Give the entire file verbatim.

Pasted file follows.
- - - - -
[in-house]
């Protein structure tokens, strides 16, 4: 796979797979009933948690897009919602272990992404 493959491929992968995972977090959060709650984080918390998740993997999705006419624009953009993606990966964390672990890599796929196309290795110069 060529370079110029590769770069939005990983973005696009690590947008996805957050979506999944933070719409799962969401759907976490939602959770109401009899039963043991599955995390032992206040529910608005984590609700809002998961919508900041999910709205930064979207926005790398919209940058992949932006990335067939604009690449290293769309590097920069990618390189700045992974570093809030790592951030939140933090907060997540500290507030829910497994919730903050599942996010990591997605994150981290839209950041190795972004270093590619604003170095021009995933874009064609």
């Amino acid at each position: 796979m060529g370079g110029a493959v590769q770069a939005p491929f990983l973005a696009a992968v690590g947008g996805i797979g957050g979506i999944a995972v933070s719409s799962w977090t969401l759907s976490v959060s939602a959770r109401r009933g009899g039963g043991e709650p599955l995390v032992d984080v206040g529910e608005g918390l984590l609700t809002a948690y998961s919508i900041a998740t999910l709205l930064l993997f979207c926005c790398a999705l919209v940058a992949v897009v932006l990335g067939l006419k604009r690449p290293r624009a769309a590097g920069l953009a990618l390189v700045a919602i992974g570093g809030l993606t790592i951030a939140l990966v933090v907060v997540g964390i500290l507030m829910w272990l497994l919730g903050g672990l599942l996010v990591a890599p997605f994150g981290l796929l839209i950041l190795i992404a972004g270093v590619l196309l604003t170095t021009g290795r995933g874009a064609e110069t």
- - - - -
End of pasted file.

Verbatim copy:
[in-house]
């Protein structure tokens, strides 16, 4: 796979797979009933948690897009919602272990992404 493959491929992968995972977090959060709650984080918390998740993997999705006419624009953009993606990966964390672990890599796929196309290795110069 060529370079110029590769770069939005990983973005696009690590947008996805957050979506999944933070719409799962969401759907976490939602959770109401009899039963043991599955995390032992206040529910608005984590609700809002998961919508900041999910709205930064979207926005790398919209940058992949932006990335067939604009690449290293769309590097920069990618390189700045992974570093809030790592951030939140933090907060997540500290507030829910497994919730903050599942996010990591997605994150981290839209950041190795972004270093590619604003170095021009995933874009064609």
């Amino acid at each position: 796979m060529g370079g110029a493959v590769q770069a939005p491929f990983l973005a696009a992968v690590g947008g996805i797979g957050g979506i999944a995972v933070s719409s799962w977090t969401l759907s976490v959060s939602a959770r109401r009933g009899g039963g043991e709650p599955l995390v032992d984080v206040g529910e608005g918390l984590l609700t809002a948690y998961s919508i900041a998740t999910l709205l930064l993997f979207c926005c790398a999705l919209v940058a992949v897009v932006l990335g067939l006419k604009r690449p290293r624009a769309a590097g920069l953009a990618l390189v700045a919602i992974g570093g809030l993606t790592i951030a939140l990966v933090v907060v997540g964390i500290l507030m829910w272990l497994l919730g903050g672990l599942l996010v990591a890599p997605f994150g981290l796929l839209i950041l190795i992404a972004g270093v590619l196309l604003t170095t021009g290795r995933g874009a064609e110069t």